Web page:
We read the experience of Jesus at the mountaintop the week before Lent begins because this is a hinge moment in the Gospel story. Just before this Jesus told his disciples about his upcoming crucifixion for the first time. And after this moment Jesus starts his journey toward Jerusalem and the events of Holy Week. In this passage about the Transfiguration we get to witness Jesus in all his glory before he enters into his agony. We get to join Peter and James and John in their astonishment and awe. We get to witness Jesus shining brightly and witness the majesty of God declaring Jesus God’s Beloved Son. In this passage, we are invited to live into this moment of a mountaintop spiritual experience.

And in the coming weeks, we will walk down the mountain. We will follow Jesus on the road to the cross. We follow Jesus from the glory of the mountaintop to the anguish of calvary. From the wondrous light of the Transfiguration to the darkness of Good Friday.

This movement of the church year itself takes us on a journey. The scripture readings guide us as we reflect on the life of Jesus and watch the story unfold. We even get to participate in this journey as we worship, reflect, and dedicate ourselves to living out this story in our own lives

We may be tempted to want Jesus to stay on the mountaintop. To forget about his suffering and death. We may not want to think about it. We’d rather reflect on the wonderful things about life. To praise the Risen Christ without looking at his cross. To observe a theology of glory, as Martin Luther called it, instead of a theology of the cross. But scripture forces us to take seriously the reality of suffering and death. And so we follow Jesus down the light-filled mountain into the dark valleys below. Called to intentionally reflect on the mystery of suffering, sin, and death. To remember our own mortality. To confess our sin. To walk the more challenging road of costly discipleship.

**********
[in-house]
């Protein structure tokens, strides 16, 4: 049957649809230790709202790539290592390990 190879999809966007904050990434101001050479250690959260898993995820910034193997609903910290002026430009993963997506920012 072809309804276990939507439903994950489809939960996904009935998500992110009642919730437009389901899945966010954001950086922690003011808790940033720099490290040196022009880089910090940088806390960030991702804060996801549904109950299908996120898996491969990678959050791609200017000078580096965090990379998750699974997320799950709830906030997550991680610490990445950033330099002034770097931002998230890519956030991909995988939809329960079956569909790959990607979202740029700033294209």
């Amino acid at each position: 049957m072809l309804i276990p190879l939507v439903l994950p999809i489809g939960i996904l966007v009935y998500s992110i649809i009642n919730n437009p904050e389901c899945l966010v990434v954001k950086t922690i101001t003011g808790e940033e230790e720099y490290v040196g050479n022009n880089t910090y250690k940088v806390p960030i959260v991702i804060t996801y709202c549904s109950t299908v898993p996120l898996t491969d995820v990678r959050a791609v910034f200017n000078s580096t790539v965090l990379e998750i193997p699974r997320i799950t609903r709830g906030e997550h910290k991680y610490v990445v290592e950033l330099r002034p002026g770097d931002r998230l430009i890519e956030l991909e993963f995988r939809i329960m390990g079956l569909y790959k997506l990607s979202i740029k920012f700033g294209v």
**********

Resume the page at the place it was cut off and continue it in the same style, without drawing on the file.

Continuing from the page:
Like the woman who had a near-death-experience and saw the glorious light of realms beyond this world, but returned to her hospital bed to the hard slaps of a nurse—Jesus also left the beautiful light of the mountaintop to enter back into the world. Down the mountain for our sake. Out of abundant love for us. In order to save and redeem the world.

So too, are we are called to follow Jesus down the mountain. To reverently observe the coming season and understand ourselves as pilgrims along the way. Travelers with Jesus who forgo the glorious light of heaven for a time, while we walk this earthly pilgrimage. A pilgrimage that inevitably includes pain and suffering, evil and sin, sadness and grief, doubt and confusion, and eventually ends in death. For Jesus and for us. This day reminds us that Jesus left the splendor and glory of the light and entered into the darkness of sin and suffering.

But we also know that Jesus Christ is the light of the world. The light no darkness shall overcome. As the Gospel of John says, a light shines in the darkness and the darkness does not overcome it. Even when all seemed lost on Good Friday, even after Jesus willing died and surrendered to the powers of evil, even when his disciples thought it was all over—Jesus Christ rose again and light burst forth from eternity into this world. The incredible light of Easter follows the dreadful darkness of Good Friday. God’s brilliant light outshines all the darkness of this world and redeems us and makes us whole. And we know that that’s the Good News that awaits us.

And so while we’re still on the mountaintop, let us celebrate the glory of the Transfiguration. Let us celebrate the fact that we are children of the Light. Let us celebrate the fact that Jesus walks with us, guides us, and supports us through life. Let us celebrate the fact that our lord and savior Jesus Christ is the light of the world.

Alleluia. Thanks be to God. +

Pastor Brian | February, 11 2024.

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[1] Van Lommel, Pim (2010). Consciousness beyond life: The science of the near-death experience. Harper Collins Publishers. Pg. 2.   

[2] Van Lommel, Pim (2010). Consciousness beyond life: The science of the near-death experience. Harper Collins Publishers. Pg. 33-34.